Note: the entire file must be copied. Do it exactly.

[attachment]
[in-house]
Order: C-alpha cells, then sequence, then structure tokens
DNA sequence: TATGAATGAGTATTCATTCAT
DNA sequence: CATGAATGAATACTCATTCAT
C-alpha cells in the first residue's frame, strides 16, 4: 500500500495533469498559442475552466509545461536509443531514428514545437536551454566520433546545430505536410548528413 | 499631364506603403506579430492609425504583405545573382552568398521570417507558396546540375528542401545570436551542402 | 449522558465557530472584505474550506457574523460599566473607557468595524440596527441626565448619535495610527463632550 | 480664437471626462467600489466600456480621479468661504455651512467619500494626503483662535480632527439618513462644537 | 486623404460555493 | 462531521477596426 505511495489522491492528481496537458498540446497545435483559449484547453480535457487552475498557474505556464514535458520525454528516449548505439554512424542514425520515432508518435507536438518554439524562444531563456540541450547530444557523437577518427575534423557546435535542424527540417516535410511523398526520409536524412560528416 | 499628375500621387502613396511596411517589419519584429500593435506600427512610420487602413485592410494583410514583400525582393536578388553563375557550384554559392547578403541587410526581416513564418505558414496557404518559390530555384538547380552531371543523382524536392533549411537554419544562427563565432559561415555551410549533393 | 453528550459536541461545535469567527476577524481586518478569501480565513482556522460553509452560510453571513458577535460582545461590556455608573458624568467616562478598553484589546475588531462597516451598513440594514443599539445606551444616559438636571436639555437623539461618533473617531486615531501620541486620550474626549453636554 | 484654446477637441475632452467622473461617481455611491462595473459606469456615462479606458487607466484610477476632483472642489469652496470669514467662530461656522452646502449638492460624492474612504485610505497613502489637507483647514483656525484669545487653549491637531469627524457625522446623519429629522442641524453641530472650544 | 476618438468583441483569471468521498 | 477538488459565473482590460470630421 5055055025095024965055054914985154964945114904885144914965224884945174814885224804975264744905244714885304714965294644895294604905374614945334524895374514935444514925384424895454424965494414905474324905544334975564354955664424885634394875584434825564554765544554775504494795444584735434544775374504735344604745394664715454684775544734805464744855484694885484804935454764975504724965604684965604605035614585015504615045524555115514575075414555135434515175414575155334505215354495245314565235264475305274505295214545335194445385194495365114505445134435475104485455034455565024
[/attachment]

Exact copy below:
[in-house]
Order: C-alpha cells, then sequence, then structure tokens
DNA sequence: TATGAATGAGTATTCATTCAT
DNA sequence: CATGAATGAATACTCATTCAT
C-alpha cells in the first residue's frame, strides 16, 4: 500500500495533469498559442475552466509545461536509443531514428514545437536551454566520433546545430505536410548528413 | 499631364506603403506579430492609425504583405545573382552568398521570417507558396546540375528542401545570436551542402 | 449522558465557530472584505474550506457574523460599566473607557468595524440596527441626565448619535495610527463632550 | 480664437471626462467600489466600456480621479468661504455651512467619500494626503483662535480632527439618513462644537 | 486623404460555493 | 462531521477596426 505511495489522491492528481496537458498540446497545435483559449484547453480535457487552475498557474505556464514535458520525454528516449548505439554512424542514425520515432508518435507536438518554439524562444531563456540541450547530444557523437577518427575534423557546435535542424527540417516535410511523398526520409536524412560528416 | 499628375500621387502613396511596411517589419519584429500593435506600427512610420487602413485592410494583410514583400525582393536578388553563375557550384554559392547578403541587410526581416513564418505558414496557404518559390530555384538547380552531371543523382524536392533549411537554419544562427563565432559561415555551410549533393 | 453528550459536541461545535469567527476577524481586518478569501480565513482556522460553509452560510453571513458577535460582545461590556455608573458624568467616562478598553484589546475588531462597516451598513440594514443599539445606551444616559438636571436639555437623539461618533473617531486615531501620541486620550474626549453636554 | 484654446477637441475632452467622473461617481455611491462595473459606469456615462479606458487607466484610477476632483472642489469652496470669514467662530461656522452646502449638492460624492474612504485610505497613502489637507483647514483656525484669545487653549491637531469627524457625522446623519429629522442641524453641530472650544 | 476618438468583441483569471468521498 | 477538488459565473482590460470630421 5055055025095024965055054914985154964945114904885144914965224884945174814885224804975264744905244714885304714965294644895294604905374614945334524895374514935444514925384424895454424965494414905474324905544334975564354955664424885634394875584434825564554765544554775504494795444584735434544775374504735344604745394664715454684775544734805464744855484694885484804935454764975504724965604684965604605035614585015504615045524555115514575075414555135434515175414575155334505215354495245314565235264475305274505295214545335194445385194495365114505445134435475104485455034455565024